Our Venezuela Policy: Tossing a Drowning Man an Anchor
Just as Iran sanctions have been intimidating banks and businesses from doing legitimate business there, Venezuela sanctions are having the same chilling effect:
As the United States has quickly ratcheted up sanctions against Venezuela to pressure Nicolas Maduro, bankers say they are shying away from doing even legitimate business with the crisis-wracked oil-producing country for fear of getting caught in the crossfire.
When we judge the destructive effects of sanctions policies, we need to take into account all of the consequences that these policies have. If fear of U.S. penalties is so great that it scares away financial institutions from processing legitimate transactions, that has to be counted as part of the costs that the sanctions impose on the targeted economy. These are predictable and likely consequences of trying to strangle the economy of the targeted country, and it is the civilian population that pays the price for all of this. One of the ways that Venezuelan civilians pay that price is by making it more difficult for relatives living outside the country to send them money:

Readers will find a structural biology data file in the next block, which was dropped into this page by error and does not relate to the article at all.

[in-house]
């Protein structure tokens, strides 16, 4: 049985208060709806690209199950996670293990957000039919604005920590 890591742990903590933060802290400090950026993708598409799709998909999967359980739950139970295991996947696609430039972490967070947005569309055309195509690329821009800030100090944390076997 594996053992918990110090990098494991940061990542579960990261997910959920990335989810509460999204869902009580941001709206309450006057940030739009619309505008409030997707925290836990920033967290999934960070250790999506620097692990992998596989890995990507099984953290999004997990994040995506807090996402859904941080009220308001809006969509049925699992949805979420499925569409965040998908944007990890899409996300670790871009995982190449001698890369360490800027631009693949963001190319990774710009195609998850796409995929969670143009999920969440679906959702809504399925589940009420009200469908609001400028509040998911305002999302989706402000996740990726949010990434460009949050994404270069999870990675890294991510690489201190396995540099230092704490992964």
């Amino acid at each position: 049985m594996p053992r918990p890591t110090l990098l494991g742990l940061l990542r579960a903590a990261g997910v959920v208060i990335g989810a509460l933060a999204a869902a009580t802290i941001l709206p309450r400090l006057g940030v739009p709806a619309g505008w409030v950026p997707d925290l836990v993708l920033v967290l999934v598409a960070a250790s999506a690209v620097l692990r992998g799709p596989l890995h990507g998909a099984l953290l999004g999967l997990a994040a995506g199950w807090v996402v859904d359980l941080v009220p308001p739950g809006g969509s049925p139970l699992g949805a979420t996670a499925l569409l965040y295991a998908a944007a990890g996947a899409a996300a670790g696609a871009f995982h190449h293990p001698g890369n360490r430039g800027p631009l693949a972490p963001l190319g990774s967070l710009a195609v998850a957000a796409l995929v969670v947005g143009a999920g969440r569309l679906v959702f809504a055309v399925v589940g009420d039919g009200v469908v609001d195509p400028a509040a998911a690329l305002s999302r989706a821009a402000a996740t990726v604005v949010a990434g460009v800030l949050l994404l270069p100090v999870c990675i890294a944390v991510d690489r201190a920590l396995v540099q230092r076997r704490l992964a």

That not only presents a challenge for banks and businesses but for families in the United States, many in Florida, who send money to relatives left in Venezuela to help them weather the nation’s widespread food shortages and hyperinflation that could reach 10 million percent this year.
As a result, “there are many major banks in the United States that have made the decision to decouple from Venezuela,” said Gutierrez, who works with 60 domestic and international banks in Florida.
Sanctions are guaranteed to make economic conditions in Venezuela even worse than they were, and they are designed to do just that. When our government slaps crippling sanctions on another country, it does so knowing full well what that means for the civilian population.
Venezuela has also been suffering from massive blackouts over the last several days. While the blackouts themselves have most likely been caused by poor maintenance, sanctions are making it more difficult for Venezuelans to cope with them:
The sanctions have affected Venezuela’s ability to import and produce the fuel required by the thermal power plants that could have backed up the Guri plant once it failed.
The people of Venezuela are struggling to stay afloat, and our government’s policy is to toss them an anchor. It is bad enough that administration policy is aimed at regime change, but the fact that it is inflicting more pain on an already suffering population makes it even worse.